If you do it that way, and if your fingers point forward, you're crimping the pinky-finger side of the wrist as you descend, aka ulnar deviation, which isn't really good to do. The only way to fix that would be to have the fingers pointing out or in at 90 degrees, and I've certainly never seen anyone do a push-up like that.

    But push-up bars are usually rotated so your wrists *would* be at 90 degrees, fingers pointing away from the body. Or close, maybe 75 degrees if the bars are rotated a bit. So that would definitely be healthier on the wrists, it makes sense.

    I'm sure NYCMusc would have better insight into the alignment issues of proper pushup form, but it strikes me that if you were to do them with elbows hugged into the sides, it'd be healthier for the wrists and shoulders (well, as long as you keep the shoulder blades lifting towards the ceiling, i.e. don't hunch the shoulders down towards the ground) but then it wouldn't work the pecs the same way, would it? That seems like it would be mostly tricep work. Who knows.

    Anyway, sorry to be long-winded and tangential. I have found push-up bars to be useful in reducing strain and subsequent tingling / numbness in the wrists from pushups, and I also agree that they permit a long range of motion, getting your chest further down. Makes it more challenging, and feels like a better stretch.
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    Jul 29, 2007 11:02 PM GMT
    Forgot to add that this has to do with weight bearing on the wrist in a position taht is pasively and mechanically not so great for the joints... This is NOT about musculature or strength, just passive mechanical positioning and loading...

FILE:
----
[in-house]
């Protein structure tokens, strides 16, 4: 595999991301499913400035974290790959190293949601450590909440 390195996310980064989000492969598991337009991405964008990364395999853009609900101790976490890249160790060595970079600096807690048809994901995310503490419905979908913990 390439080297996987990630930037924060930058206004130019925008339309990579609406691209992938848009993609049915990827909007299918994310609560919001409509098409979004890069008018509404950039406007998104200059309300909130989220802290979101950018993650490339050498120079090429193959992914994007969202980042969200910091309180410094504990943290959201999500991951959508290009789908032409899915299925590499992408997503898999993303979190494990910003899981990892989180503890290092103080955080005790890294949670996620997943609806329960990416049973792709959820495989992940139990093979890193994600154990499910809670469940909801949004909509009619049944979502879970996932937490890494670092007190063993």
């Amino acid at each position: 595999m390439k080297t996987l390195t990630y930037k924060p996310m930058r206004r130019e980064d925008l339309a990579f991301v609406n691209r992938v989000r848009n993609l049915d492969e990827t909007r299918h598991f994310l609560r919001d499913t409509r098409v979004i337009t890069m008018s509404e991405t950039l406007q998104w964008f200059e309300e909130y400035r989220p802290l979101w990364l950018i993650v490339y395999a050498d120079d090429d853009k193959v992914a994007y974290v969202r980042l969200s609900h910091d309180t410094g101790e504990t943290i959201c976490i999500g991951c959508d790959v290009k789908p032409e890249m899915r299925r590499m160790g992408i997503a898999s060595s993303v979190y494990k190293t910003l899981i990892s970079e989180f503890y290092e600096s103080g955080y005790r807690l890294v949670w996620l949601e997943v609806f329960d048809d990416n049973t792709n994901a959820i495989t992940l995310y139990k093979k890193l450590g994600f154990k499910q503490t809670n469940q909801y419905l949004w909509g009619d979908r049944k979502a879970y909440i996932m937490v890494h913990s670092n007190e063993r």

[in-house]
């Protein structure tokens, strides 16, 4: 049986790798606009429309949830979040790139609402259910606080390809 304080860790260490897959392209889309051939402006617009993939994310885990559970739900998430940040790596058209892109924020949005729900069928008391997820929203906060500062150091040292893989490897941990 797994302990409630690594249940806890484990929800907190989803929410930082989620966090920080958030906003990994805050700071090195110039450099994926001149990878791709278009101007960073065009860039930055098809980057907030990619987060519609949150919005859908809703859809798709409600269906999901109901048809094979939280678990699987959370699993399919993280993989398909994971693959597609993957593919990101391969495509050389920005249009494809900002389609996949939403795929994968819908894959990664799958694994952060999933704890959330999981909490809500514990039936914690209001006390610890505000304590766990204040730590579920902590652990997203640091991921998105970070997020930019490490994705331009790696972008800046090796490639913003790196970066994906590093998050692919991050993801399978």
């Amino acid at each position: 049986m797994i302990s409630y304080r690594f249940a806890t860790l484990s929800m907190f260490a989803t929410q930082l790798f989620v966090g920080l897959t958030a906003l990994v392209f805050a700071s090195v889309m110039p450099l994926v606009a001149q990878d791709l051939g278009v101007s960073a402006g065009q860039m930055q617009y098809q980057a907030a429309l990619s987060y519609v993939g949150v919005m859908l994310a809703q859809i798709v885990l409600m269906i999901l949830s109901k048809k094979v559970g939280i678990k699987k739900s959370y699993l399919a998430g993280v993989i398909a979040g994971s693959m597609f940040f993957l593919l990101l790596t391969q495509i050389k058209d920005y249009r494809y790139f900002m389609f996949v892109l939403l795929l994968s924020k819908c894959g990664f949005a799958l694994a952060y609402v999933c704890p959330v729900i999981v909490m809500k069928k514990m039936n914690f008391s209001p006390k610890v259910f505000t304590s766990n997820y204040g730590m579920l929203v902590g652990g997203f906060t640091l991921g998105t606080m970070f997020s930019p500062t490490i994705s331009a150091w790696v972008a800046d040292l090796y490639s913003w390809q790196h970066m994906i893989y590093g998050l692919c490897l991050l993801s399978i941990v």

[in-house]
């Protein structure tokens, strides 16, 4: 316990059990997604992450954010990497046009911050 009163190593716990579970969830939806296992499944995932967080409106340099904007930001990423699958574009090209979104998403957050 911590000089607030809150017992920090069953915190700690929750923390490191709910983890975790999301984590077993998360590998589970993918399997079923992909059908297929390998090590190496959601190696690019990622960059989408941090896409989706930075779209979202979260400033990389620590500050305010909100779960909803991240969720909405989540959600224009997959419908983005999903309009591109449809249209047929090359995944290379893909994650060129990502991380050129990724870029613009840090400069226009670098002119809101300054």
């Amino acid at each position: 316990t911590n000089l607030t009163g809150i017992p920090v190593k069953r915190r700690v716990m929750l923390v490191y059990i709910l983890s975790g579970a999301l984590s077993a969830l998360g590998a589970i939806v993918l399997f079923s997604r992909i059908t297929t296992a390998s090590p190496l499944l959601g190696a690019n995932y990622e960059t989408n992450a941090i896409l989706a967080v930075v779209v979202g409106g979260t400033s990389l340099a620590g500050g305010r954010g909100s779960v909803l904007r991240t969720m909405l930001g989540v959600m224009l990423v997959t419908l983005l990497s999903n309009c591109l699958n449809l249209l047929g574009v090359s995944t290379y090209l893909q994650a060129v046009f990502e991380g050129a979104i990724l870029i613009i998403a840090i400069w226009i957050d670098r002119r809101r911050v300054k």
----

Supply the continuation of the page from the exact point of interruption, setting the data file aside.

• atxclimber

    Posts: 480

    Jul 29, 2007 11:06 PM GMT
    Hey, speak of the devil. You beat me to posting!

    On wrist strength, though, I don't know about the muscles of the forearm not getting much stronger. In yoga practice, in a lot of poses where the hands are on the ground, beginners have a hard time not crashing the weight down into the heel of the hand, which is compressive in the wrist and leads to injury.

    The instruction is to bear the weight along the lengths of every finger, especially at the base knuckles, and also to bear more weight down the length of the index finger and thumb and the webbing in between than on the pinky finger (mostly, that last part is because you're externally rotating the upper arm in most poses, so you need to deliberately internally rotate at the forearm, i.e. put the weight in the index finger and thumb, to avoid just crashing weight down into the outside of the hand.)

    Beginners cannot do this. When I started, it was like a pipe dream. Lift the heart of my palm off the ground? Yeah, right, that's not gonna happen, I thought. But over the years, I can now practice poses like downward-facing dog and keep the weight spread evenly over my hand and fingers, so that you could slide a piece of paper under the heel of my hand, where the wrist touches the ground.

    I'm not at the point where I can do the same in push-up pose, the wrists bear more weight there, and certainly not in handstand yet, but I'm pretty sure it's possible, given that it seemed equally absurd 5 years ago to do it in downward dog, and that comes relatively easily now.

    So yeah, while doing pushups, also be mindful of the weight distribution in the hands, and try to even it out; look for hotspots and lift them up, especially the heart of the palm (the center of the heel of the hand and the center of the palm.) That part is analogous to the arch of the foot, you don't want it to be in contact with the ground bearing weight, it lifts.
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    Jul 29, 2007 11:09 PM GMT
    Atxclimber.. First of all THANK YOU for the compliments!